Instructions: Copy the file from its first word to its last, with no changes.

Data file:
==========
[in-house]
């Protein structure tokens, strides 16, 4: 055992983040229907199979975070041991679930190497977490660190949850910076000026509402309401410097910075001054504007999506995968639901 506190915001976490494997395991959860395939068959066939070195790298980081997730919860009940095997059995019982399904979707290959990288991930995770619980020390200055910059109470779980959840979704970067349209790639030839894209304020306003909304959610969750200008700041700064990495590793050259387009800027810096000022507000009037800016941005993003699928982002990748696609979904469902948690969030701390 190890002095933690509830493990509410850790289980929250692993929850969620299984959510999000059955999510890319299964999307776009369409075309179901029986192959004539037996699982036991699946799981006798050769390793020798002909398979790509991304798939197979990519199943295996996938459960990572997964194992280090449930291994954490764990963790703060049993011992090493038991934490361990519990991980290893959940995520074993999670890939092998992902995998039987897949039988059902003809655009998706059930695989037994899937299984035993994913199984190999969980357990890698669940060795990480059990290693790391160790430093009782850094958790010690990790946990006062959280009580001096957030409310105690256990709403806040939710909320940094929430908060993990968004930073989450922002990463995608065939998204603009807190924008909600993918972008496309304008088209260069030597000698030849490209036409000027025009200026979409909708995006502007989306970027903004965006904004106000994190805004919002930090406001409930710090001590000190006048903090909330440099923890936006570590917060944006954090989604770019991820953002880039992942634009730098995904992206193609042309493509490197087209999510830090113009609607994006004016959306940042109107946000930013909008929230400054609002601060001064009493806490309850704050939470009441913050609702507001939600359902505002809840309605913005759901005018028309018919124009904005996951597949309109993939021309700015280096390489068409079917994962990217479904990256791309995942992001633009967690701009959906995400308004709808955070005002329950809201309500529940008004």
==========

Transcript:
[in-house]
């Protein structure tokens, strides 16, 4: 055992983040229907199979975070041991679930190497977490660190949850910076000026509402309401410097910075001054504007999506995968639901 506190915001976490494997395991959860395939068959066939070195790298980081997730919860009940095997059995019982399904979707290959990288991930995770619980020390200055910059109470779980959840979704970067349209790639030839894209304020306003909304959610969750200008700041700064990495590793050259387009800027810096000022507000009037800016941005993003699928982002990748696609979904469902948690969030701390 190890002095933690509830493990509410850790289980929250692993929850969620299984959510999000059955999510890319299964999307776009369409075309179901029986192959004539037996699982036991699946799981006798050769390793020798002909398979790509991304798939197979990519199943295996996938459960990572997964194992280090449930291994954490764990963790703060049993011992090493038991934490361990519990991980290893959940995520074993999670890939092998992902995998039987897949039988059902003809655009998706059930695989037994899937299984035993994913199984190999969980357990890698669940060795990480059990290693790391160790430093009782850094958790010690990790946990006062959280009580001096957030409310105690256990709403806040939710909320940094929430908060993990968004930073989450922002990463995608065939998204603009807190924008909600993918972008496309304008088209260069030597000698030849490209036409000027025009200026979409909708995006502007989306970027903004965006904004106000994190805004919002930090406001409930710090001590000190006048903090909330440099923890936006570590917060944006954090989604770019991820953002880039992942634009730098995904992206193609042309493509490197087209999510830090113009609607994006004016959306940042109107946000930013909008929230400054609002601060001064009493806490309850704050939470009441913050609702507001939600359902505002809840309605913005759901005018028309018919124009904005996951597949309109993939021309700015280096390489068409079917994962990217479904990256791309995942992001633009967690701009959906995400308004709808955070005002329950809201309500529940008004």